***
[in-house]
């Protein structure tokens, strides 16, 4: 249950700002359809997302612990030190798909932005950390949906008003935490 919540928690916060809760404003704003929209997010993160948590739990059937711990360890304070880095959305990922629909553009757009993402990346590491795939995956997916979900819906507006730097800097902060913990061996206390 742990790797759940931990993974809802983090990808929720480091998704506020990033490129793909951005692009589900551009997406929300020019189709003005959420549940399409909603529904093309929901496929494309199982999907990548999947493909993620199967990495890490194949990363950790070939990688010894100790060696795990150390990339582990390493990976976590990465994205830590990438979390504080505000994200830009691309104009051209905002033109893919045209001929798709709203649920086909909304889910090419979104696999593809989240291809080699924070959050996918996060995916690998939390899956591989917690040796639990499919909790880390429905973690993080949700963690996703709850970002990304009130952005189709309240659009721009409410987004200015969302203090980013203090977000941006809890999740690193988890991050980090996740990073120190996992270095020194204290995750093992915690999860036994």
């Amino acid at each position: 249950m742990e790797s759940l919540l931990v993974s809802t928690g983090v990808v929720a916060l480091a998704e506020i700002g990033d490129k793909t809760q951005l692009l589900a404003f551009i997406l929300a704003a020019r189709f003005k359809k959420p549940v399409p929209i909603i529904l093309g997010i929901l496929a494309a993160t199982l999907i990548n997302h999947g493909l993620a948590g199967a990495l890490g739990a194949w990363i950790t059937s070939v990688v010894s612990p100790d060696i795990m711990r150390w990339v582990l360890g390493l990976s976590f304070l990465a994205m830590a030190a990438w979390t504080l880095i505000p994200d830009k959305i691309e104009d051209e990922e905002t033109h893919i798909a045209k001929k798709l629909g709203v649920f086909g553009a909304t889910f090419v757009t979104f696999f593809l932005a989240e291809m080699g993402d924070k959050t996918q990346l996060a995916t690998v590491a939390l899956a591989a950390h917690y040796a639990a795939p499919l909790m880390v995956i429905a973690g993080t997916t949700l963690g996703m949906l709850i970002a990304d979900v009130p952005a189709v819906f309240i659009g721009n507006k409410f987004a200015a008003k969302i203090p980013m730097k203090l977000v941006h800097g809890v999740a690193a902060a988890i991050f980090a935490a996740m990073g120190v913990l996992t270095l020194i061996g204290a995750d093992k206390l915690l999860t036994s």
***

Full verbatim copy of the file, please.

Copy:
[in-house]
């Protein structure tokens, strides 16, 4: 249950700002359809997302612990030190798909932005950390949906008003935490 919540928690916060809760404003704003929209997010993160948590739990059937711990360890304070880095959305990922629909553009757009993402990346590491795939995956997916979900819906507006730097800097902060913990061996206390 742990790797759940931990993974809802983090990808929720480091998704506020990033490129793909951005692009589900551009997406929300020019189709003005959420549940399409909603529904093309929901496929494309199982999907990548999947493909993620199967990495890490194949990363950790070939990688010894100790060696795990150390990339582990390493990976976590990465994205830590990438979390504080505000994200830009691309104009051209905002033109893919045209001929798709709203649920086909909304889910090419979104696999593809989240291809080699924070959050996918996060995916690998939390899956591989917690040796639990499919909790880390429905973690993080949700963690996703709850970002990304009130952005189709309240659009721009409410987004200015969302203090980013203090977000941006809890999740690193988890991050980090996740990073120190996992270095020194204290995750093992915690999860036994």
């Amino acid at each position: 249950m742990e790797s759940l919540l931990v993974s809802t928690g983090v990808v929720a916060l480091a998704e506020i700002g990033d490129k793909t809760q951005l692009l589900a404003f551009i997406l929300a704003a020019r189709f003005k359809k959420p549940v399409p929209i909603i529904l093309g997010i929901l496929a494309a993160t199982l999907i990548n997302h999947g493909l993620a948590g199967a990495l890490g739990a194949w990363i950790t059937s070939v990688v010894s612990p100790d060696i795990m711990r150390w990339v582990l360890g390493l990976s976590f304070l990465a994205m830590a030190a990438w979390t504080l880095i505000p994200d830009k959305i691309e104009d051209e990922e905002t033109h893919i798909a045209k001929k798709l629909g709203v649920f086909g553009a909304t889910f090419v757009t979104f696999f593809l932005a989240e291809m080699g993402d924070k959050t996918q990346l996060a995916t690998v590491a939390l899956a591989a950390h917690y040796a639990a795939p499919l909790m880390v995956i429905a973690g993080t997916t949700l963690g996703m949906l709850i970002a990304d979900v009130p952005a189709v819906f309240i659009g721009n507006k409410f987004a200015a008003k969302i203090p980013m730097k203090l977000v941006h800097g809890v999740a690193a902060a988890i991050f980090a935490a996740m990073g120190v913990l996992t270095l020194i061996g204290a995750d093992k206390l915690l999860t036994s």